My new novel dropped by Ashland, Oregon’s Lithia Park but couldn’t get on the pickleball court, so the novel took a break at the beautiful upper duck pond. Thanks a lot, Nancy Ames!
Tones of violent racism in Montana run through my new novel, and recent news from the Daily Montanan shows the threat is real:
Marquayvion Hughes, a Black student at Montana State University in Bozeman (where Montana Blues is set), quit the university “in part because he no longer wanted to face white supremacism, he said. He was called the ‘n’ word at MSU, saw Nazi propaganda in trash cans on campus, and heard Bobcats at a football game ‘screaming racial slurs to members of the other team.’ …
“One student said she reported a poster with Nazi imagery and eugenics propaganda placed on her car. She saw similar posters plastered to poles around the parking lot.” …
Alexandra Lin, an MSU student “who is part Taiwanese … said she has received numerous death threats, graphic images of Asian porn, and racist messages, such as an email telling her to ‘Kill yourself, ch–k.'”
Now my new novel has wandered into Indiana, thanks to two eccentric Joes — Joe Rhodes (a semi-retired writer for major magazines such as Entertainment Weekly and Rolling Stone, somehow living in a van traveling North America for the last 14 years), and Joe Vitti (a semi-retired photographer for major newspapers including the LA Times and the Indianapolis Star, now living in Indiana). Here are pix of the Joes and the van in Indiana, and the van’s roaming to the California desert. Thanks, Joes!
My new novel is getting around, recently it went fishing off the Oregon coast, near the mouth of the Siuslaw River. My friend Mark Sabitt shot the photo, and he reports, Montana Blues seemed to inspire good luck on the line (a big Chinook salmon) … Mark is a retired defense attorney who serves as an assistant judge in Eugene’s Municipal Court.
A tiny lizard has been zipping around my Tucson living room, very aware and quick. I zoomed in to see it better — super cute. I think it’s an ornate tree lizard, a native species in the Southwest desert.
A pretty scene for this author — my new novel, Montana Blues, has made it to North Michigan reservoir in Colorado … thank you, Jodi Peterson.
Today I was in the living room by a big window and heard a soft thump. I realized that a bird flying outside had hit the glass. I went out and spotted a hummingbird lying on its back on the ground. I picked up the tiny bird and gently coaxed it back to consciousness for a few minutes. Then it flew off, wonderful. … Yeah, Tucson. Now I’m going to put stickers on the window so birds can see the glass better (I already put stickers on the sliding-glass door a while ago).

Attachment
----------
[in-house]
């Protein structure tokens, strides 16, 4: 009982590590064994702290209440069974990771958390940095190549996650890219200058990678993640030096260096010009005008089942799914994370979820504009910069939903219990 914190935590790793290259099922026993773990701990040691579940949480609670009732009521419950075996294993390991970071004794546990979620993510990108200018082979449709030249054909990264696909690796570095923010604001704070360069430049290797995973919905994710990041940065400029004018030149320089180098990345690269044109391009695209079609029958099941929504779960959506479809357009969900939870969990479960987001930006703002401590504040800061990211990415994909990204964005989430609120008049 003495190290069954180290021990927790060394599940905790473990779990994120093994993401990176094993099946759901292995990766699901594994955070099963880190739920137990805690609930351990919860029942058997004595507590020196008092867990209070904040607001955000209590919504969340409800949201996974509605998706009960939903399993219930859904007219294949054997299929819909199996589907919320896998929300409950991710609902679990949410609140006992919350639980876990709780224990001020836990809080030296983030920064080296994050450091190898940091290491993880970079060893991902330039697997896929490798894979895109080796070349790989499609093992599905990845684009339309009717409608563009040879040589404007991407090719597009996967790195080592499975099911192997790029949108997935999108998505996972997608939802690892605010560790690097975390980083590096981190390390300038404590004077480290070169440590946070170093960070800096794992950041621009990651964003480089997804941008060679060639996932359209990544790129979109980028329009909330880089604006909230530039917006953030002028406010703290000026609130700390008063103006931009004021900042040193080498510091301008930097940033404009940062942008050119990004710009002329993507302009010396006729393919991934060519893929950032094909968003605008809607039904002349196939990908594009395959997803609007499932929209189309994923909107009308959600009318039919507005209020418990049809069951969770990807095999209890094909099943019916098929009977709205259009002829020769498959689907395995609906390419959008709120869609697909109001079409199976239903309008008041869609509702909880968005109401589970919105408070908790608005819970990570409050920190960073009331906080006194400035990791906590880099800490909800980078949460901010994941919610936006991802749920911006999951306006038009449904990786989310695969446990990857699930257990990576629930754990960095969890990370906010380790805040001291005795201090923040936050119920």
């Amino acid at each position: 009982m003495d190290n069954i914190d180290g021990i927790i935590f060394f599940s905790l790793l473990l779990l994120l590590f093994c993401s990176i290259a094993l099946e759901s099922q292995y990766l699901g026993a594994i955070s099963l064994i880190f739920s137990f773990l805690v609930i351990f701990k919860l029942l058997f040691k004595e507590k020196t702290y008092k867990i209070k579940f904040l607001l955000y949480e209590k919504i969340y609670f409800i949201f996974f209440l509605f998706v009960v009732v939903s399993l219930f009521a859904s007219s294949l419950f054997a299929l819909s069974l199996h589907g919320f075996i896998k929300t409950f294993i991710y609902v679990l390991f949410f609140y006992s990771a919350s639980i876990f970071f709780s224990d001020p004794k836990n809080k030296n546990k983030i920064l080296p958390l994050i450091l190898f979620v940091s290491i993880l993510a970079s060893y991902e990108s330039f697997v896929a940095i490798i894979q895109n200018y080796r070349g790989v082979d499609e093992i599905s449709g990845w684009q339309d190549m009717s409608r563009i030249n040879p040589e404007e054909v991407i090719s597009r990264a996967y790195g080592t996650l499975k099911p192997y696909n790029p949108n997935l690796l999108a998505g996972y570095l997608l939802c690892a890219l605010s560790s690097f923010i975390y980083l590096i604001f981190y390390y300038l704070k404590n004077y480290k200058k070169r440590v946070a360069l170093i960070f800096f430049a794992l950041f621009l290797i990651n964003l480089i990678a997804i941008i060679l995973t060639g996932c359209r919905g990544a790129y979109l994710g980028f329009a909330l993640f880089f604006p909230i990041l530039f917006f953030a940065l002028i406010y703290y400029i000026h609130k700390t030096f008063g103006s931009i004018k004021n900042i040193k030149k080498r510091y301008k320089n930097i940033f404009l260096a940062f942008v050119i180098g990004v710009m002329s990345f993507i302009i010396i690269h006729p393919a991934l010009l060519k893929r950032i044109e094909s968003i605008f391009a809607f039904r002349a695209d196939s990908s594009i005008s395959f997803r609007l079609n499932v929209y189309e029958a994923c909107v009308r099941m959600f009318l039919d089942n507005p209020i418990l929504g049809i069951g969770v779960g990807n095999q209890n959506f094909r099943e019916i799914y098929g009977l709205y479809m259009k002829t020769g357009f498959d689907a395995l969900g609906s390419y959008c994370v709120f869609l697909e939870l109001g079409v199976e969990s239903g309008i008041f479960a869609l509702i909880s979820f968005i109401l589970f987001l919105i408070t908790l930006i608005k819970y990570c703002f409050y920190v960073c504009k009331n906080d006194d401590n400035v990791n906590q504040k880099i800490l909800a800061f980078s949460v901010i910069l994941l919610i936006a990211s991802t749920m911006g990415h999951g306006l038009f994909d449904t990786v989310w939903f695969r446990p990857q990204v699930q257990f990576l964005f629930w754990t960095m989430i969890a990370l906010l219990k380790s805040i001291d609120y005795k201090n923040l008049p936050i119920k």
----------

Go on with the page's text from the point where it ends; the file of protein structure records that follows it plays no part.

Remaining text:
My process begins with ideas, of course, and listening to the words. Deep into it, I’ll print out a draft of a novel, then I’ll reread and rewrite, then I’ll print out another draft for another round of rereading and rewriting, and so on. I’ll do some doubling-back to see what I had in some previous draft, all of this for draft after draft until I need to stick my head in a bucket of ice. Sometimes the writing feels as good and easy as singing. Sometimes it’s like digging up rocks with a pickaxe, still kind of enjoyable because it’s solving problems.
A nice surprise — my new novel showed up in the hands of Tom Zoellner during Tom’s August 9 online talk for the Border Community Alliance. Tom is based in the L.A. area, and I was watching his talk on my computer, enjoying his remarks about his eighth book, Rim to River: Looking into the Heart of Arizona. Suddenly he’s recommending my novel to the audience, saying that Montana Blues is “really outstanding fiction … a fast-moving, suspenseful story.” Tom is an Editor-at-Large for the Los Angeles Review of Books, along with teaching as an English prof at Chapman University. Kindness is one of his traits. Thanks, Tom.
My new novel cools off by the Colorado River, just upstream from the confluence with the Gunnison River — thank you, Ted Moorman, for venturing out there in the mid-August heat.